I was fifteen. It was my first job. The hot Vallejo, California summer sun beat down on me, but I didn’t notice. I was gung ho! Eager to get going!
I’d joined a crew of about a dozen kids to sell newspaper subscriptions to the San Francisco Examiner. Our job? To set-up routes for paperboys. How? By going door-to-door through neighborhoods offering residents a special introductory deal that included, in addition to a three month Examiner subscription, a beautiful, pure wool stadium blanket!
“That’s a darn good offer!” I thought. “Who wouldn’t want that?”
My first day began with an inspirational sales meeting led by our sales manager, who, it must be said, did a sad job of trying to inspire a group of incurious teens who could hardly withhold their giggles when he invoked something he labeled the Examiner spirit.
While his entire spiel didn’t go so well, he at least ended his pep talk with something useful … a detailed explanation of the special subscription offer and an order pad.
On reflection, maybe he does deserve some credit after all. Perhaps he subliminally did manage to instill some of that Examiner Spirit in us, for following his pitch we ran to our assigned neighborhoods, fanned out two to a block, and went door to door down its streets, covering a fair sized chunk of territory in the process.
I felt pretty good about the way things were going. I sold a special offer subscription to about every other house I visited (it was the age of housewives, a decade before the movement to liberate women began … and the tail-end of the golden era of door-to-door salesmen).
My superb sales-closed success seemed perfectly logical to me. In fact it puzzled me why half of the prospects didn’t buy. “Who wouldn’t want a blanket and three month Examiner subscription for practically free?”
Why anyone would say no just honestly stumped me.
By the time I approached an older place, its front yard overgrown with plants and bushes of every description fighting an epic battle with each other for territory (Vallejo was originally named Eden for good reason), I was brimming with confidence, like a seasoned pro … but I wasn’t ready for what followed.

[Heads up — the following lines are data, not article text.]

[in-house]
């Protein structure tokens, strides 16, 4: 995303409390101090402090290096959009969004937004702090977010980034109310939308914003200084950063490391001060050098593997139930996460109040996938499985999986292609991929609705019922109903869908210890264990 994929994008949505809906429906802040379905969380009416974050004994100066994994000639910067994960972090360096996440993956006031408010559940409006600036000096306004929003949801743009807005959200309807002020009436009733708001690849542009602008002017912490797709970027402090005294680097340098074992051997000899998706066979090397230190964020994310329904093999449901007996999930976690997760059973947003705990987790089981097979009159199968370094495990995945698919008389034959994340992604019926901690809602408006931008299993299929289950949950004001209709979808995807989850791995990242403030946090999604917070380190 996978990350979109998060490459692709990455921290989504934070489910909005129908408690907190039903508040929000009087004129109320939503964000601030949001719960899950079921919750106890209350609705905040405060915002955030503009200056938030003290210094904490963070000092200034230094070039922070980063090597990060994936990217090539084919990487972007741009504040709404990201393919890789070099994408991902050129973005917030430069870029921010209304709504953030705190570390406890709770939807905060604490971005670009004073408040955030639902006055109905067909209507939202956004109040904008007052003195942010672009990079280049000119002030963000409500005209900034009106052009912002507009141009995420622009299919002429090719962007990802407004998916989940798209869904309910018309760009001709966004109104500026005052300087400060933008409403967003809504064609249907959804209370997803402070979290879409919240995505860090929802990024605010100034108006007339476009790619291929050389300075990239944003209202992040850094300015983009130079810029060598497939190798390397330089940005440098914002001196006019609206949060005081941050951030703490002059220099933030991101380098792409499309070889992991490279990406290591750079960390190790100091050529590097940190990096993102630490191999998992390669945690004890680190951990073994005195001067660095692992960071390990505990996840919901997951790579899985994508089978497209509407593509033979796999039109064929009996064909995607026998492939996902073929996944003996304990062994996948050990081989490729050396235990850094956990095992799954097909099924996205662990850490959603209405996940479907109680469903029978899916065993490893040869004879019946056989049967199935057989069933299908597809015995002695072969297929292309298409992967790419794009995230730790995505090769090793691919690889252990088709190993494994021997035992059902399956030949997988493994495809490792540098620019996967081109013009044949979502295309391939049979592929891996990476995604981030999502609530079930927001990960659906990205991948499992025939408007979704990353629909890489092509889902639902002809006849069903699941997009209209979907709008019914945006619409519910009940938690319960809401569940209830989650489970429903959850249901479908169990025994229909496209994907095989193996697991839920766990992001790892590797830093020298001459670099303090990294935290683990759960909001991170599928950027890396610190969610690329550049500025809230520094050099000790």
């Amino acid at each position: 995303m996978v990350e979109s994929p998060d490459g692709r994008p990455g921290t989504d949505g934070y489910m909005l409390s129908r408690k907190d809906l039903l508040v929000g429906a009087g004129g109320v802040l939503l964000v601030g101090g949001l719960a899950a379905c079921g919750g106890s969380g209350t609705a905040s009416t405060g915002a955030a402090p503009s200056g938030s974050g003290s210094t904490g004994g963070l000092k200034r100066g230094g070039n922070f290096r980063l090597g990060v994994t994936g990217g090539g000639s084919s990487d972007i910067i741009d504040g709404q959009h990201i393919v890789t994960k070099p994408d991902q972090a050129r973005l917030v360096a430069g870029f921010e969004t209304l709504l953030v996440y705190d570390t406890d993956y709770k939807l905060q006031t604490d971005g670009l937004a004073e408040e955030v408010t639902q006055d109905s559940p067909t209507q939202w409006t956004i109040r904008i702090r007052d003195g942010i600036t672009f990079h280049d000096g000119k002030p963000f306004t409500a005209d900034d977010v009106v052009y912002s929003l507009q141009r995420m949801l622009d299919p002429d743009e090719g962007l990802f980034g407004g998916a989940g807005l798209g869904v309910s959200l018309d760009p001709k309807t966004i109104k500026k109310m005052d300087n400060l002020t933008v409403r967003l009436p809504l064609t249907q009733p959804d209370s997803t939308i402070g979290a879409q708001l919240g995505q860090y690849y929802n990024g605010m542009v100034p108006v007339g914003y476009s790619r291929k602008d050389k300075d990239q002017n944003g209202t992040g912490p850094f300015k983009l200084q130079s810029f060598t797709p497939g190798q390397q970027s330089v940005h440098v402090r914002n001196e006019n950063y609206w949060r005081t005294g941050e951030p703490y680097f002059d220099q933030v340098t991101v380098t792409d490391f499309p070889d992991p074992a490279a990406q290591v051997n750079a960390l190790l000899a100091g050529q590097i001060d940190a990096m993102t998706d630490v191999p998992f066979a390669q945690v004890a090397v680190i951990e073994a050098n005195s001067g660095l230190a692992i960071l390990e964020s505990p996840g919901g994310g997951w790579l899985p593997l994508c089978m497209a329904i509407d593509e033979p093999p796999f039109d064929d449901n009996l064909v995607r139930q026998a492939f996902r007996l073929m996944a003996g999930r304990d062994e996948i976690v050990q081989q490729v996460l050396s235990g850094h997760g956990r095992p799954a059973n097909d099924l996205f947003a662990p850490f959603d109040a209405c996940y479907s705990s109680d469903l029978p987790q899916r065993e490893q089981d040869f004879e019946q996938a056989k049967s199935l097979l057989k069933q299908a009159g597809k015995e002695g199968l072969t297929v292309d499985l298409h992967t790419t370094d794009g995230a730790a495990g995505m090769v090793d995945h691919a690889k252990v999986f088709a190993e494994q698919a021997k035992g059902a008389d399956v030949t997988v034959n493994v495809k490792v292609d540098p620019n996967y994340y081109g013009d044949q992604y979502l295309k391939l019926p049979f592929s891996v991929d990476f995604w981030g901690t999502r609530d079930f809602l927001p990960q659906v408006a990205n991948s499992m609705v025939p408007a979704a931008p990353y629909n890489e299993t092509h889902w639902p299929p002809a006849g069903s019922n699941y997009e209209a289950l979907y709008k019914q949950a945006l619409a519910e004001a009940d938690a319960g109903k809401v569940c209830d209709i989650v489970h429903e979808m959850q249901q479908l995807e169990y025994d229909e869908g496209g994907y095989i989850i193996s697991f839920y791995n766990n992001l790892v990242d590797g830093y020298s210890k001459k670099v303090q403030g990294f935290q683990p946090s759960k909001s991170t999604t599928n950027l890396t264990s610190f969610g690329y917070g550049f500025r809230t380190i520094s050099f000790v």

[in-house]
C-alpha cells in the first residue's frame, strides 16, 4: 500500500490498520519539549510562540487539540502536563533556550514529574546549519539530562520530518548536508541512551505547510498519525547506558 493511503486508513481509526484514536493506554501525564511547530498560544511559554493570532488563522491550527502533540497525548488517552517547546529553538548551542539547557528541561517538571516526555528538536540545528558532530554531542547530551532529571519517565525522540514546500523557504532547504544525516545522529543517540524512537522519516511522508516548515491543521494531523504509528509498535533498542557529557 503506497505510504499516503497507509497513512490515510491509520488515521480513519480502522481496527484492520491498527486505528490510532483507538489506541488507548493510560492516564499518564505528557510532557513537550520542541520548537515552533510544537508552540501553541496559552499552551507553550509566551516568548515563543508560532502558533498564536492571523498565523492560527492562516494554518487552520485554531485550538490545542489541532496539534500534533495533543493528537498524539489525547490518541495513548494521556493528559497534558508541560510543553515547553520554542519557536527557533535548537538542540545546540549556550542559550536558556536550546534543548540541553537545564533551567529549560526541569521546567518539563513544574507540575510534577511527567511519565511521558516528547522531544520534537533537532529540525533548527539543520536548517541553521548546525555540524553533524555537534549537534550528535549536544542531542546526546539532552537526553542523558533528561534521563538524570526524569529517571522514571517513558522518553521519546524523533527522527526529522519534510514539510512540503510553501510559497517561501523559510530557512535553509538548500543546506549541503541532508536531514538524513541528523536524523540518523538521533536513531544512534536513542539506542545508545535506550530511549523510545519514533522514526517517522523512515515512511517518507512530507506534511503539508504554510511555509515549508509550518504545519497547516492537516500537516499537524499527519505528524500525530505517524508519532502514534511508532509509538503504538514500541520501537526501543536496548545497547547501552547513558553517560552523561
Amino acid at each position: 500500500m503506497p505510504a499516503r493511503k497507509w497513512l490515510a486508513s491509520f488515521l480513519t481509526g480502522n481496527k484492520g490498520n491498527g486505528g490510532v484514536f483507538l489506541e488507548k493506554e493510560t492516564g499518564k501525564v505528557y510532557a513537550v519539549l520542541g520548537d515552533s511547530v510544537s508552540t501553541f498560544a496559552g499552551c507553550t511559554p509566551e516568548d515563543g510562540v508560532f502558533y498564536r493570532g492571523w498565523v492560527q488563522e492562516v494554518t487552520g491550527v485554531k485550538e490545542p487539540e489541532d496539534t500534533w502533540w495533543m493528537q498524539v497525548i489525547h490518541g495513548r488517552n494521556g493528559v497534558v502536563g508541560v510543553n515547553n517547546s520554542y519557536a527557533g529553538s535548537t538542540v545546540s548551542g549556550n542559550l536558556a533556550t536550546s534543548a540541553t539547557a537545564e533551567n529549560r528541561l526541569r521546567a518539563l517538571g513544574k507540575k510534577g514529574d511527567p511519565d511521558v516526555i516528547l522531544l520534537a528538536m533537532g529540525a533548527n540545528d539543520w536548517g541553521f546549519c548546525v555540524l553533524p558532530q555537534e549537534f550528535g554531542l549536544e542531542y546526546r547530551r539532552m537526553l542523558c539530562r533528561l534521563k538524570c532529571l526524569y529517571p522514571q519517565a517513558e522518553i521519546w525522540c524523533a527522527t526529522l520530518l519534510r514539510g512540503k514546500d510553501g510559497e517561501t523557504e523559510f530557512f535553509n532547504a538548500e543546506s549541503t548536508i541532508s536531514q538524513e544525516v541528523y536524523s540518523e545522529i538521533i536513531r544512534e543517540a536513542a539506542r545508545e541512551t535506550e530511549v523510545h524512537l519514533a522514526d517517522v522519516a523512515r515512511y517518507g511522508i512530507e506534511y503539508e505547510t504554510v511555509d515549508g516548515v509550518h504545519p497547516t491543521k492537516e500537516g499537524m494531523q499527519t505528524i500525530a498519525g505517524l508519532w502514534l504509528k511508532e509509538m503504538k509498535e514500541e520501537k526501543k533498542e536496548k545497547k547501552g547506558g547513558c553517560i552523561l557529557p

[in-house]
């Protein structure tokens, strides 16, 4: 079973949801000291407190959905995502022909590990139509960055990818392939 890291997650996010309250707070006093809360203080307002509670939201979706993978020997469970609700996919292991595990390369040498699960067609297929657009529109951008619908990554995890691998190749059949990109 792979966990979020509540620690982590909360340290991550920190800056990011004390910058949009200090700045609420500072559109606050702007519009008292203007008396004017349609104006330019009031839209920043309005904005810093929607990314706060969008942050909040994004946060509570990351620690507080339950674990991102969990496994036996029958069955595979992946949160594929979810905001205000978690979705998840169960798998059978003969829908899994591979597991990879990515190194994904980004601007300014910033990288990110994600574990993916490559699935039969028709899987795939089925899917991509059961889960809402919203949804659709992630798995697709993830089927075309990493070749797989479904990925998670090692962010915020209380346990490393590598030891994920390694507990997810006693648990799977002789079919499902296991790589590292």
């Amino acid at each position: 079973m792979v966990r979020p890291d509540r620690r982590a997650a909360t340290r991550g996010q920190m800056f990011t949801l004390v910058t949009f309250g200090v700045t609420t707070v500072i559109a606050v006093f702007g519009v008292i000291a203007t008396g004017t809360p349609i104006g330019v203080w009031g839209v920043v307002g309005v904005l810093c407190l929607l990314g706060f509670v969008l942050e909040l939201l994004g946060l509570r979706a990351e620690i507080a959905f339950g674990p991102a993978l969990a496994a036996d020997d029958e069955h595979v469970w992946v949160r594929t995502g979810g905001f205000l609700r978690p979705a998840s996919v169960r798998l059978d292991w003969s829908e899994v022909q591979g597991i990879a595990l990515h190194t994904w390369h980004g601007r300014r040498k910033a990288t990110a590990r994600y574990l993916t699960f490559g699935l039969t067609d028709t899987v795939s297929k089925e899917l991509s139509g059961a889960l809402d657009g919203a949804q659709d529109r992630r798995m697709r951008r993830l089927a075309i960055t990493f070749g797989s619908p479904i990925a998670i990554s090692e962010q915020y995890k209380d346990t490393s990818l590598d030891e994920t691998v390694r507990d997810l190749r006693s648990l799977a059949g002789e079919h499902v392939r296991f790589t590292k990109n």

I navigated the narrowing entry passageway, silvery spiderwebs overhead and knocked enthusiastically rung the doorbell. I was possessed! I wanted to keep getting on down the block to let everybody in on the great deal I could give them!
A middle-aged man with a kindly face answered the door. I immediately launched into my sales pitch. About half way through, he interrupted, “Hey. It’s pretty hot out there. How’d you like a soda?”
“Yeah! I’d love one!” I replied, “that sounds great!”
He ushered me into his kitchen. Still filled to the brim with the Examiner Spirit I continued to tell him about my excellent deal for a blanket and a subscription! … but when we sat down at his table, I felt things weren’t quite right. “Something’ s wrong here,” I thought, “Something’s fishy.”
When he talked to me he didn’t look in my eyes. He looked close, at an ear or my chin or my forehead, but not in my eyes. I hadn’t been around anything like this before, but I could tell … he must be blind!
This thought occurred to me at about the same time he was saying, “Wow. That sounds like an excellent deal. Yes, I’d like to give it a try.”
I collected myself from my shock, which, after waving my hand back and forth in front of his face confirmed.
“Hey, that’s great,” I said, “but really, you don’t have to do that. It’s okay. I understand, and I really appreciate the soda.”
“No, no,” he answered, “you don’t understand. If I have a newspaper lying around, my visitors will read it to me … and they’ll stay longer.”
“Wow,” I thought, “I never could have dreamed this up!” as I helped him navigate the pen to my order book’s signature line.
When I left this man’s house, order in hand, I felt pretty good about myself. I fancied I was some kind of samaritan, or something like that. I could almost hear his visitors reading the Examiner’s news, sports and columns to him in a kind of Norman Rockwell setting. It all seemed so, well, sweet … and then, of course, it was a darned good deal!
At the end of the day we returned to the sales manager’s garage, orders in hand, which he reviewed first thing. When he came to mine, his hands went up as he exclaimed, “Illing, you sold more than everyone else here combined! Come on up!”
I didn’t appreciate the attention … not one bit. As I stood next to him, with him beaming like a new father, he asked me, in a loud, enthusiastic voice, “Tell us how you did it!”
“Well,” I replied. “I simply said what you told us to say.”
Of course that was music to his ears. He now beamed so bright he could have lit-up the half of Vallejo.
“Tell us about your sales son” he said, becoming insufferably familiar all of a sudden. “Did you have any unusual ones?”
“Nope” I answered.
“Well, were there any you’d call out of the ordinary or different?” he persisted.
“Well I guess there was one you could call different,” I said, after giving the question a bit more consideration.
“Yeah? Tell us about it” my beaming boss responded.
“Well, there was this blind guy …”
My boss was stunned. He couldn’t say anything for a considerable time and then blurted out, “What? You sold a newspaper subscription to a blind man?”
Interested in stories about selling? You’ll find more in the series “The Burnaby Mirror” … give it a click!
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